Civil Society Organizations and General Data Protection Regulation Compliance: Challenges, Opportunities and Best Practices, a new report from the Open Society Information Program, looks specifically at the ways that the world's most comprehensive data privacy law impacts nongovernmental organizations.It examines, in practical terms, what these kind of organizations have done to comply with the law. It also presents research showing ways that governments, businesses, and some powerful individuals have tried—so far unsuccessfully—to use the law to prevent these organizations from pursuing public interest research and reporting.Finally, the report provides a best practices guide that can be used to ensure compliance and limit risk.
Impacting ResponsiblyMay 24, 2019
Designed to help the social sector measure its impact in a responsible manner, the report, Impacting Responsibly, gathers insights from thought leaders in the fields of philanthropy, measurement, and evaluation in nine areas — impact capacity building, impact frameworks and standards, constituent feedback, current reporting burden, resource inequities, impact data ownership, roles and responsibilities, collaboration, and limits of quantitative evidence. The contributions also address questions such as: How can organizations of all sizes and budgets use impact data? How can they better engage those they serve through impact data? How should they handle privacy and data protection? And how can they collaborate to maximize what they can learn from impact data?
Understanding & Sharing What Works: The State of Foundation PracticeNovember 8, 2018
The Center for Effective Philanthropy (CEP) surveyed private and community foundation leaders regarding what they know about what is and isn't working in their foundations' efforts to achieve their goals. Drawing from 119 survey responses and in-depth interviews with 41 foundation CEOs, the report finds that while the majority of foundation CEOs believe they understand well what is working in their programmatic efforts, more than 40 percent believe their foundation is not investing enough time and money in developing that understanding.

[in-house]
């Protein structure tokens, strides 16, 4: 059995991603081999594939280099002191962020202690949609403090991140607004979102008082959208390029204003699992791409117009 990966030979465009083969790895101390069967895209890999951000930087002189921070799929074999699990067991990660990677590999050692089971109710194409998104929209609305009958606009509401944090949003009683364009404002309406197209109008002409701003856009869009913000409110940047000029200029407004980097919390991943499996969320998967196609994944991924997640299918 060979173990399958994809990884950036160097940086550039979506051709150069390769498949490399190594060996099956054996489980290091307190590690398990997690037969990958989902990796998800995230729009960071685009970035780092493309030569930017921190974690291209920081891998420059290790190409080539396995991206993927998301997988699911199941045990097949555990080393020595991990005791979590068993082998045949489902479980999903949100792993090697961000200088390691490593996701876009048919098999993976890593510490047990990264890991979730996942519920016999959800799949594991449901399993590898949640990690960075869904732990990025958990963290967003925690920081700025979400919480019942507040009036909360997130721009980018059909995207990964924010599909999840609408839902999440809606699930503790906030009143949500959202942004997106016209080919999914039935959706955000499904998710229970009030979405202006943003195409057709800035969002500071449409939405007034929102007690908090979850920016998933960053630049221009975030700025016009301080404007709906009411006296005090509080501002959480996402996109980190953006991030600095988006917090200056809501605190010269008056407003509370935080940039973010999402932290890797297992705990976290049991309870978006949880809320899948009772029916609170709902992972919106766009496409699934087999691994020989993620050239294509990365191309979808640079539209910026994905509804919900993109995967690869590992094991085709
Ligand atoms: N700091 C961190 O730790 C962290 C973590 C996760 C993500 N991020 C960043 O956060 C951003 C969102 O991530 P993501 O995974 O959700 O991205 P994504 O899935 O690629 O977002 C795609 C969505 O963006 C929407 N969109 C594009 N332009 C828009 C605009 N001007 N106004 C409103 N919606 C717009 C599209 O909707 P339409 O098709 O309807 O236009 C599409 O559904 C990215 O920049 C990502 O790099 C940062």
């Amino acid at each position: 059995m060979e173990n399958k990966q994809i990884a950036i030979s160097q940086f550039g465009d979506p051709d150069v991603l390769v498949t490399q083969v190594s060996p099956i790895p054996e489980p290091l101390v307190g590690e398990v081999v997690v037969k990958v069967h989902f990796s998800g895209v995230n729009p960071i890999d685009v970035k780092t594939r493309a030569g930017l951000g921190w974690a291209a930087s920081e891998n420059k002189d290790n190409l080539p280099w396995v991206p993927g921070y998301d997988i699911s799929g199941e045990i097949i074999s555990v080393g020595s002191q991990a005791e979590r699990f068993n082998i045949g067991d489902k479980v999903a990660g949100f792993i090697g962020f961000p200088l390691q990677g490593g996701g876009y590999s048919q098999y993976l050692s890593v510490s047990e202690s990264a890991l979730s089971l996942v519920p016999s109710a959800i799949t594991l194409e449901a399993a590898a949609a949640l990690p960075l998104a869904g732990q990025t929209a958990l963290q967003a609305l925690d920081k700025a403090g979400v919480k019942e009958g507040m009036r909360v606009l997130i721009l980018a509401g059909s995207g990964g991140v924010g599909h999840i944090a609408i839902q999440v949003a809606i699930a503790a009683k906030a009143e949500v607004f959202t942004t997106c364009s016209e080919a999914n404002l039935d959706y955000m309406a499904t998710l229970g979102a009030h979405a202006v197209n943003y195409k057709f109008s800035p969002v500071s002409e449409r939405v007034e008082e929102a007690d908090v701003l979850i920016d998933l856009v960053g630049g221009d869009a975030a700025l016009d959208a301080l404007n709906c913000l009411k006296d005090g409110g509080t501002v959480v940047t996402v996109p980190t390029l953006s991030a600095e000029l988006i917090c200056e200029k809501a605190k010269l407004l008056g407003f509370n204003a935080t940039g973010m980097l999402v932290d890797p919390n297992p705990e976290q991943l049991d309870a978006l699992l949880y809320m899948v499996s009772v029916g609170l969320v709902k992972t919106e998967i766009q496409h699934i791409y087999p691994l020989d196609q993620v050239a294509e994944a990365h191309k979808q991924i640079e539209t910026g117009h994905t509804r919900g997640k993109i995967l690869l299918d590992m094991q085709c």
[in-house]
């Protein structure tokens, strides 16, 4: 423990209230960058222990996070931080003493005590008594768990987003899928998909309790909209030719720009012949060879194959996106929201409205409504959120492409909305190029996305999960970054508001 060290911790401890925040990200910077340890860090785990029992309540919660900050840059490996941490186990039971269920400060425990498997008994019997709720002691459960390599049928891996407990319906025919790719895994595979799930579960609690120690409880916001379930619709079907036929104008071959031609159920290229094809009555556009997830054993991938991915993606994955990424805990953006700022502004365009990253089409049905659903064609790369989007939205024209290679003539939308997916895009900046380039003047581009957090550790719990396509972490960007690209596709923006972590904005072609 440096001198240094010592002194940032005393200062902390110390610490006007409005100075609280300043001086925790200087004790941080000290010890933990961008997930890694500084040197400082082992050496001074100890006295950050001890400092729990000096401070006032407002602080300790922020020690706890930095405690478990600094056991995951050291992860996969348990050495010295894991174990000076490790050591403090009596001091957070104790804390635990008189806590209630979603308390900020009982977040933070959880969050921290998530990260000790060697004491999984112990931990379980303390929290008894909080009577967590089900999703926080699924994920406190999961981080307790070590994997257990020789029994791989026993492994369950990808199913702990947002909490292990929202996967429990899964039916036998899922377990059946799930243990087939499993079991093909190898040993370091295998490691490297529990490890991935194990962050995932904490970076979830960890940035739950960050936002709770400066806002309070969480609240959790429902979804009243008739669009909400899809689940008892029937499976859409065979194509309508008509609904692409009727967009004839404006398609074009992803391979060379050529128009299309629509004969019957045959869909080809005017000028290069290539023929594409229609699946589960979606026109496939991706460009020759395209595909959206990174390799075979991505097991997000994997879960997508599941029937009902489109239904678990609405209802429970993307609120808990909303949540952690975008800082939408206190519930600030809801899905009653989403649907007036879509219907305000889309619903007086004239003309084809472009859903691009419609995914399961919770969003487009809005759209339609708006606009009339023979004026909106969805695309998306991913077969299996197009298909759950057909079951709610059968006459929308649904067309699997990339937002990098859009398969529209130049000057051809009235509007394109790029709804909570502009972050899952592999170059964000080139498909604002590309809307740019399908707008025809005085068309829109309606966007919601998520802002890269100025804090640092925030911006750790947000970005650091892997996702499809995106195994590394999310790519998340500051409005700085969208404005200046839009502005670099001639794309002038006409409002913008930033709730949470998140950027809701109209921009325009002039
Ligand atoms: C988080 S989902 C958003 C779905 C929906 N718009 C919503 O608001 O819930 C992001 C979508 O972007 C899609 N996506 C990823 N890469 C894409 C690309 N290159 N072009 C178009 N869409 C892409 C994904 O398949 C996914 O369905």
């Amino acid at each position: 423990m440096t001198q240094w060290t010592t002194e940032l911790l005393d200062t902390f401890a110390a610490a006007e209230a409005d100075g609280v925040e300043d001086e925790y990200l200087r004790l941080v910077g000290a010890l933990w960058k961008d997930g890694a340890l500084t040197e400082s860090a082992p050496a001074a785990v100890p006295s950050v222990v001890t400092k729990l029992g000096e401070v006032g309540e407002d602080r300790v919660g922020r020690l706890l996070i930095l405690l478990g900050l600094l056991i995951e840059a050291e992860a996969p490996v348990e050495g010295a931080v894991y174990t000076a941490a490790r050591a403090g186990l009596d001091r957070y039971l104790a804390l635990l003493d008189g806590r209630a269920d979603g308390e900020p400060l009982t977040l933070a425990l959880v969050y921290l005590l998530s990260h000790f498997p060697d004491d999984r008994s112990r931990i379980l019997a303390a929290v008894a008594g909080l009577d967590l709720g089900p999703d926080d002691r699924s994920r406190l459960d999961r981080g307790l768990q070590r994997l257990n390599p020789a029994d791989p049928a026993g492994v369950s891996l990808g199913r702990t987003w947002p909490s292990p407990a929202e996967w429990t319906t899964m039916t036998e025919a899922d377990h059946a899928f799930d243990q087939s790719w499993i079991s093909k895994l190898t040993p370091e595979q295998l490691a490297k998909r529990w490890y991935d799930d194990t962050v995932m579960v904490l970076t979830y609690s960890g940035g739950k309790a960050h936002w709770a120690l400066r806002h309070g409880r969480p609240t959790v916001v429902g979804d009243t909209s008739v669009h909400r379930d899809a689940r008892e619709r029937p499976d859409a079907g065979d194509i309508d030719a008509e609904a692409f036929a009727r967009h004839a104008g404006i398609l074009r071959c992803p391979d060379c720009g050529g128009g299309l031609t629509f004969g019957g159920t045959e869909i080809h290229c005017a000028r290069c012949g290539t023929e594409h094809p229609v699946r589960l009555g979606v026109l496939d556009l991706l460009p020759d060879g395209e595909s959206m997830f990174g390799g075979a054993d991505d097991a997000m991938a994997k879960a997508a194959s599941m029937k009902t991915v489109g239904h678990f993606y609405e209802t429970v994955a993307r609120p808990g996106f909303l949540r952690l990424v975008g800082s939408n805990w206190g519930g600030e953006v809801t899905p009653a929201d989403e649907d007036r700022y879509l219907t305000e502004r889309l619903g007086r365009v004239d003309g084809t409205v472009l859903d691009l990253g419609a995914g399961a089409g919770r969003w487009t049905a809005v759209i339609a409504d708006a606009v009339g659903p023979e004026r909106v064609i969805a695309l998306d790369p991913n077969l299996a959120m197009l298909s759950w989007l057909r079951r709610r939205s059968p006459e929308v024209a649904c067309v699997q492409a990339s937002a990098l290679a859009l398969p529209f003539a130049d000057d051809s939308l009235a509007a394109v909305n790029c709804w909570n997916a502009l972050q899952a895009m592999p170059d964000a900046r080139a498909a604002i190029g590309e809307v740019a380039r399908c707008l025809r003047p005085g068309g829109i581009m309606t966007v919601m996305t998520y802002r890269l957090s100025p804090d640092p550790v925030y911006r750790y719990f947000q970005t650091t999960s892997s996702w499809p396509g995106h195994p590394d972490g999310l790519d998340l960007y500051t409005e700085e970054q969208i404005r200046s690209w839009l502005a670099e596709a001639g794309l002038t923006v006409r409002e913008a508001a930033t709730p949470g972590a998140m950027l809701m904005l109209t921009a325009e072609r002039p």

Sharing Data Responsibility : A Conversation Guide for FundersOctober 1, 2018
This guide is based on research conducted by The Engine Room and Ariadne, with contributions from 360Giving, between March-October 2018. The project was supported by Digital Impact (part of the Digital Civil Society Lab at Stanford University). It is useful for funders who want to improve their data management practices and are looking for resources to help as well as (human rights) funders or grantmakers worldwide who want to treat data about their grantees responsibly, but do not always know where to start.The publishers of that guide believe that funders need to start with clear, open conversations with grantees and other funders about how they collect and share data. This document, based on inputs from more than 40 human rights funders, aims to help funders have these conversations. It lists common questions that grantees and funders might ask, combined with advice and resources to help answer them. Its content is organised around three elements of the grantmaking lifecycle: data collection, data storage, and data sharing.
Open for Good: Knowledge Sharing to Strengthen GrantmakingApril 30, 2018
Knowledge has the power to spark change, but only if it is shared. In this GrantCraft guide, grantmakers make a strong case for foundations to openly share knowledge as an integral and strategic aspect of philanthropy. Learn from their firsthand experience how to grow organizational capacity and culture for knowledge sharing, address common concerns, and use knowledge exchange to advance your mission and impact.
Global Philanthropy Data Charter - Community Chest Case StudySeptember 19, 2017